Does money "buy" tolerance toward damage-causing wildlife?

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The Kavango-Zambezi Transfrontier Conservation Area supports large-scale migrations of wildlife that occur in a mixed agri-conservation landscape in five Southern African countries. Human-Wildlife Conflict is a key challenge and understanding the drivers of communities' willingness to coexist with wildlife is thus critical. Community based natural resource management (CBNRM) is a widely used economic approach to foster human-wildlife coexistence with the assumption that monetary benefits can "buy" tolerance by offsetting the disservices of living with wildlife. We tested this assumption and hypothesized that Namibians would be more tolerant towards wildlife than Zambians because they received higher monetary benefits from wildlife. We used the Wildlife Tolerance Model (WTM) as the framework to define tolerance and identify tolerance drivers. We found Namibians tolerance was higher for lion, elephant and hyena but not for kudu and baboon. After controlling for confounding variables of the WTM that could potentially explain differences in tolerance, contrary to expectation, the monetary benefits did not account for higher Namibian tolerance. Instead, only nonmonetary benefits explained the higher tolerance. We used crowding theory to explain this finding, proposing that CBNRM in Namibia and the monetary benefits from the program "crowd in" intrinsic motivation to appreciate and tolerate wildlife.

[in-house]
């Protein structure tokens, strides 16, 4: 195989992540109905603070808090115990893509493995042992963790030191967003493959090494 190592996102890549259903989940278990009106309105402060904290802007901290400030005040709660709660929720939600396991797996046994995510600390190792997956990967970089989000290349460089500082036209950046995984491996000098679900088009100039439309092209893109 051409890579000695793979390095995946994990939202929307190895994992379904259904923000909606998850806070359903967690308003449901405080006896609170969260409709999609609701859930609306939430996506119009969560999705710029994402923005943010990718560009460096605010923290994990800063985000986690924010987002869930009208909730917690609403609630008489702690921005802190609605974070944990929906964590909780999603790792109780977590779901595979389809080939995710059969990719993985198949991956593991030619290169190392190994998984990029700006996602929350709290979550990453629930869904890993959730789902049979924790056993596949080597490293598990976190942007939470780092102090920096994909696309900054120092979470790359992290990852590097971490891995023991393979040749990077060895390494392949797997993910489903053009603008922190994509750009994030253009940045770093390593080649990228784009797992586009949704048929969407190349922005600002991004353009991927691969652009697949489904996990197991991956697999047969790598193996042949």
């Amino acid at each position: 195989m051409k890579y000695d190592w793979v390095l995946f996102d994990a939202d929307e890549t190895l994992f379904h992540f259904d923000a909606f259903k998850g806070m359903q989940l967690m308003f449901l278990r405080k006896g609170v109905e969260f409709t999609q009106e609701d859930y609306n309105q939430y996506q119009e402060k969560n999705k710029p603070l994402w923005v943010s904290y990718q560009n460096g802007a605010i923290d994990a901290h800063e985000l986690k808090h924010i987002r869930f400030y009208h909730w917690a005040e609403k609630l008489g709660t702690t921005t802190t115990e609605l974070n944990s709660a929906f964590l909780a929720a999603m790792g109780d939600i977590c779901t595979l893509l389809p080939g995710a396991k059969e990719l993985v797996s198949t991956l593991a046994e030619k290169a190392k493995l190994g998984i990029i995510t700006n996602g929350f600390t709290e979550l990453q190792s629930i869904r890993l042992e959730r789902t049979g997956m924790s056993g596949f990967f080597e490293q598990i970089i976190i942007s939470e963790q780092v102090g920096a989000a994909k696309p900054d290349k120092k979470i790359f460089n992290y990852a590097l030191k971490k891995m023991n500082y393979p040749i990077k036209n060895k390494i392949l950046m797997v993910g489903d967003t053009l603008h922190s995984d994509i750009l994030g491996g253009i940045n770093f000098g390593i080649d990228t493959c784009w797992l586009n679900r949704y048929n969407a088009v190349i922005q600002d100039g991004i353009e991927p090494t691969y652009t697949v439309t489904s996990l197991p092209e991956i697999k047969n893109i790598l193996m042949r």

OriginalspracheEnglisch
Aufsatznummere262
ZeitschriftConservation Science and Practice
Anzahl der Seiten16
ISSN2578-4854
DOIs
PublikationsstatusElektronische Veröffentlichung vor Drucklegung - 30.08.2020

DOI

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